Munty behaviour question

stratts

Well-Known Member
I was out stalking last night and came across a munty doe, unfortunately she saw me just as I saw her, about 60 yards ahead on the side of a ride. She was looking straight at me and started prodding/stamping her front right hoof on the ground. I froze and thought for a second she may hold still long enough for me to get on the sticks as she didn't bolt straight away, but alas off she went, tail high never to be seen again. Also that was the only thing I saw all night so still waiting for my 1st solo deer!

Is the stamping/prodding a normal trait as a warning signal as it's the 1st time I've seen it?

Cheers

Stratts
 

willie_gunn

Well-Known Member
Yes, often see it with muntjac as a typical alarm gesture. If they get suspicious they can stand there and stamp their little feet for quite a long time :D If you keep still for long enough then sometimes you may get lucky and get the chance of a shot, sometimes not. But if they are already suspicious and you make a movement.....

Proves again the old saying "if the deer sees you first the deer has to make a mistake, if you see the deer first you have to make a mistake".

willie_gunn
 

Pine Marten

Well-Known Member
That's what the first muntjac doe was doing that time when you took me stalking for "scientific" purposes. We stood still for about 15-20 minutes just a few metres into the wood, staring at this doe stamping her feet through holes in the undergrowth. Originally, as I couldn't see all of it, I thought that she may have a dependent with her, but it was just nervous, or perhaps trying to scare us off. Which didn't work, we stayed around until she just disappeared.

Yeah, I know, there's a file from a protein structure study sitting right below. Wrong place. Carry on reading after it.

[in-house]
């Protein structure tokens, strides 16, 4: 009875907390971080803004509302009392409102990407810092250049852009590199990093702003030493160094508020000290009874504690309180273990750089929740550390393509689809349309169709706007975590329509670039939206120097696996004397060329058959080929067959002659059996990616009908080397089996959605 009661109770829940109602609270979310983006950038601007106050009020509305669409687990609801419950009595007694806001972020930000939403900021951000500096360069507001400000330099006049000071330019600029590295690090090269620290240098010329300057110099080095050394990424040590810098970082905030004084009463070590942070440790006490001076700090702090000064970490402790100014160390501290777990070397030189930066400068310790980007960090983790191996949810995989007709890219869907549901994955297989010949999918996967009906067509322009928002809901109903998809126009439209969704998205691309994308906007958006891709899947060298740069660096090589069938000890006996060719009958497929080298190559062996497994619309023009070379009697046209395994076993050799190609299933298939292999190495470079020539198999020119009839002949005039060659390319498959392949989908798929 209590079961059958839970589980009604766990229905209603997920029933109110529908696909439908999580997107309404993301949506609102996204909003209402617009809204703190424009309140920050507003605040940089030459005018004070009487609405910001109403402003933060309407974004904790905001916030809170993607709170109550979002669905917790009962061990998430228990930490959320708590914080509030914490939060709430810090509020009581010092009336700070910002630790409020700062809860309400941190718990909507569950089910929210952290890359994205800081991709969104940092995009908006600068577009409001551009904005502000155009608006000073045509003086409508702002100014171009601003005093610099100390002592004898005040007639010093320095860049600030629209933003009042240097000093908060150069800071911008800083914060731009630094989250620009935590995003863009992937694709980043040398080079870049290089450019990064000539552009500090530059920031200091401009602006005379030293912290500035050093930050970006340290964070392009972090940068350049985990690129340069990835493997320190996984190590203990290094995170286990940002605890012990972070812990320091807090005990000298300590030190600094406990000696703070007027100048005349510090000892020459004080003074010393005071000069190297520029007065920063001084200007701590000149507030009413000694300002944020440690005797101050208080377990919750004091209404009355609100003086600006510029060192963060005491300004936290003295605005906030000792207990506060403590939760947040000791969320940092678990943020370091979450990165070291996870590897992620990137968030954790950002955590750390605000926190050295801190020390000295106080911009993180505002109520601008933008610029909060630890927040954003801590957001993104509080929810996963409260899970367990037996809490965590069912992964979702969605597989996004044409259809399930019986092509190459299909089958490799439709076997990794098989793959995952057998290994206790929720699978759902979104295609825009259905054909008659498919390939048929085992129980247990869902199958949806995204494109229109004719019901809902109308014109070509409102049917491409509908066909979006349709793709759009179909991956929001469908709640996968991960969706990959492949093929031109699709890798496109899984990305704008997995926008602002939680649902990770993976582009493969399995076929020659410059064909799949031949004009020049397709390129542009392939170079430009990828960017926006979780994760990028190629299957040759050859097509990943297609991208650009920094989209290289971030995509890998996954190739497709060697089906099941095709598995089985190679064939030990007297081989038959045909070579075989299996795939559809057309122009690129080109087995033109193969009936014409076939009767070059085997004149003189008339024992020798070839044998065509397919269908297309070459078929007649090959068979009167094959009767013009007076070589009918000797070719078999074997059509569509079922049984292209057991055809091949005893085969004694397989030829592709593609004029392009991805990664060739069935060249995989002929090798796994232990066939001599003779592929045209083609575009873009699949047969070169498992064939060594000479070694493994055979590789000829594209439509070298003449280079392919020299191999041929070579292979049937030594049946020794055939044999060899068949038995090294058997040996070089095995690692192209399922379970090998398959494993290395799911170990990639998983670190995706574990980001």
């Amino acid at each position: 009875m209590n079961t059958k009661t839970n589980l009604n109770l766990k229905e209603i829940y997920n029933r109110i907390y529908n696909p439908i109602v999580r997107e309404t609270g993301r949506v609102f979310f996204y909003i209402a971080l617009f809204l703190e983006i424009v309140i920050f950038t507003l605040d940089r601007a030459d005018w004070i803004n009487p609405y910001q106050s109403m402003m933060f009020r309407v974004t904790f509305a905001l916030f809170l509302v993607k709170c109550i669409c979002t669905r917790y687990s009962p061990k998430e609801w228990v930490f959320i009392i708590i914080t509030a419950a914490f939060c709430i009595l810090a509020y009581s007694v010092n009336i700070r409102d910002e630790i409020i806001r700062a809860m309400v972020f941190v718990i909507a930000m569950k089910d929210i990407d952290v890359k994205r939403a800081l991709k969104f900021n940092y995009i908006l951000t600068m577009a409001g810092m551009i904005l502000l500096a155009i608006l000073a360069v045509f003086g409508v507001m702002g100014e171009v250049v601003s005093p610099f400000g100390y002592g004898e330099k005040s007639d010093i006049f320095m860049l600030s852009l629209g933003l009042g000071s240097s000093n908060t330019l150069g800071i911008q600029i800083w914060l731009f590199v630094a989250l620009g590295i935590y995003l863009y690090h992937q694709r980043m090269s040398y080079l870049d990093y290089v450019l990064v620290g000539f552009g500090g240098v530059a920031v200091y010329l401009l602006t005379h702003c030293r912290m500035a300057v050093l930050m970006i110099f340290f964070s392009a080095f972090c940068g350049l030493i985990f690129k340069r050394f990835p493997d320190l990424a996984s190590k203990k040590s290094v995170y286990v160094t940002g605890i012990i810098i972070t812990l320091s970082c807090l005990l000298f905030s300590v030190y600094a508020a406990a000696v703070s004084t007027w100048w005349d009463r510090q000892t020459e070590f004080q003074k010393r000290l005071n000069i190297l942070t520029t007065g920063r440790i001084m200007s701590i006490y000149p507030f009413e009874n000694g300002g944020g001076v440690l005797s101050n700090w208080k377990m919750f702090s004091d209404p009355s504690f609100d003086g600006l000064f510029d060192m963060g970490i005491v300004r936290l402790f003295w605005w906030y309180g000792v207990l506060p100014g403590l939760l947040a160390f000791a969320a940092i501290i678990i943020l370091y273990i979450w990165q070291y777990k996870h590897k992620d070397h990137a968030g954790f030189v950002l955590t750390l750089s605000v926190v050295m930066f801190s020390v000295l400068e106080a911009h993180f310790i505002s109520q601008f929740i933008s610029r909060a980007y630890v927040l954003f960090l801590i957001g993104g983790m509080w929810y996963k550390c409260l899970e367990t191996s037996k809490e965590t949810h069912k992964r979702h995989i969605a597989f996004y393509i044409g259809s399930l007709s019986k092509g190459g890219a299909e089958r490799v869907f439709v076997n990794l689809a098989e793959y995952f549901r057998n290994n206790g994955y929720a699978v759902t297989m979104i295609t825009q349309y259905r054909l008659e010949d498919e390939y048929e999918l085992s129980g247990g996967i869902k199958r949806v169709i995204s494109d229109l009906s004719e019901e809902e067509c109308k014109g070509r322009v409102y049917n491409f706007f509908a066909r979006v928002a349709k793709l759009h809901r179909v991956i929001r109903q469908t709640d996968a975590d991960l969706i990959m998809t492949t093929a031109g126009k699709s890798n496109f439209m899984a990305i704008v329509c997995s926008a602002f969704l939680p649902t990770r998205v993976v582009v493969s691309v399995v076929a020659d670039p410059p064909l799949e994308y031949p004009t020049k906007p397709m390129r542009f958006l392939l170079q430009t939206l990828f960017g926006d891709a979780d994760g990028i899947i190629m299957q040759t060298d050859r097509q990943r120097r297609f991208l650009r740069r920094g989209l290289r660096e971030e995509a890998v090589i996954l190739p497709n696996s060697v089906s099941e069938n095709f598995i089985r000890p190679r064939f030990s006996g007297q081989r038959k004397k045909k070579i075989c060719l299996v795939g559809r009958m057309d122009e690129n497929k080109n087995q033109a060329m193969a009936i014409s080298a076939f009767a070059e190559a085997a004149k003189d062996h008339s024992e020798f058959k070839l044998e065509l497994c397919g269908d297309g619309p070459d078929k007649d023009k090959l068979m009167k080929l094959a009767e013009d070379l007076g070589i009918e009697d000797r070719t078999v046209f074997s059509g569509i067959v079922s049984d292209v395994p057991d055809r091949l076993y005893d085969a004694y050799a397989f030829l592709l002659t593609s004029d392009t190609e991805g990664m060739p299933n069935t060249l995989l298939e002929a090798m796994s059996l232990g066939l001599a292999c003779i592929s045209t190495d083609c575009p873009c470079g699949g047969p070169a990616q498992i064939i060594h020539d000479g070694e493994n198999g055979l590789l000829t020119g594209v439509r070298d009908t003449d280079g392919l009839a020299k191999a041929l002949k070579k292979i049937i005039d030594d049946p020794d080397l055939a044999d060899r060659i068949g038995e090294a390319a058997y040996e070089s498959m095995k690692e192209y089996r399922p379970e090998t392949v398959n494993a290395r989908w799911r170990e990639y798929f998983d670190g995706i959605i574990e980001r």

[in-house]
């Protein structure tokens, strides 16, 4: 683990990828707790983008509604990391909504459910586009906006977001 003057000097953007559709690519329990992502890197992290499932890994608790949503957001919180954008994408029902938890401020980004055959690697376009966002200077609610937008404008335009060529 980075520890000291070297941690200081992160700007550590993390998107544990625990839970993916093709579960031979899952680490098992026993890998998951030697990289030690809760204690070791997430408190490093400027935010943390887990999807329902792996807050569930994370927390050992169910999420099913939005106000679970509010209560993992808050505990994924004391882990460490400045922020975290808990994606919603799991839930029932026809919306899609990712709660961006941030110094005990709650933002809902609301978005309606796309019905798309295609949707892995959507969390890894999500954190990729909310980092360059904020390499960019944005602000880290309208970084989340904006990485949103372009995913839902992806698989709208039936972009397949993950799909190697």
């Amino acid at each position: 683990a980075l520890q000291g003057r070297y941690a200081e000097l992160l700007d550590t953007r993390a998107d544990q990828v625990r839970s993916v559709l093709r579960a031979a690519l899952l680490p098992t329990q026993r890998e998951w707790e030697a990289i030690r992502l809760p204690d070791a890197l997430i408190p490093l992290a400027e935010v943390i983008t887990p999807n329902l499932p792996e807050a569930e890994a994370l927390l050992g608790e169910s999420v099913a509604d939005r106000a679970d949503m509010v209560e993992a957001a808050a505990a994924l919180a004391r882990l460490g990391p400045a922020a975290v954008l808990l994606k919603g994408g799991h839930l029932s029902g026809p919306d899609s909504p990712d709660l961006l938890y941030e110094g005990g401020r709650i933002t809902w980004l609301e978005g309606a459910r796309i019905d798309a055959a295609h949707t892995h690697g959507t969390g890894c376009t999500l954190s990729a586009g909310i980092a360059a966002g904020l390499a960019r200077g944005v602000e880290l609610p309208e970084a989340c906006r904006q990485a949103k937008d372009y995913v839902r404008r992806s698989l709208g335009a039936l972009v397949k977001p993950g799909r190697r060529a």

stratts

Well-Known Member
Cheers Willie maybe I should have waited a bit longer before trying to get on the sticks but I don't think it would have mattered tbh. This time I made the mistake, lol!!!
 

pete evans

Well-Known Member
I would also add that once they high tail it they almost never stop to look back, unlike roe. I have only had one muntie run then stop and ive seen a fair few of them.
 

Cyres

Well-Known Member
In my very limited experience the one and only sight of a Muntie is a little white tail bouncing down the centre of the thickest blackthorn hedge. I also agree they never stop for a second look aka fox or roe and they are in my experience sods to shoot, saying that in the summer i was out with number 3 son and we watched a lovely muntie doe for a good 10 mins she passed within 20 yds of us, i was watching through the scope my son had my bins. It was also on a piece of ground where i have never seen one before.

They always leg it when they could be shootable otherwise they ignore you.

By the way they are tough little blighters to skin, however lovely to eat.

D
 
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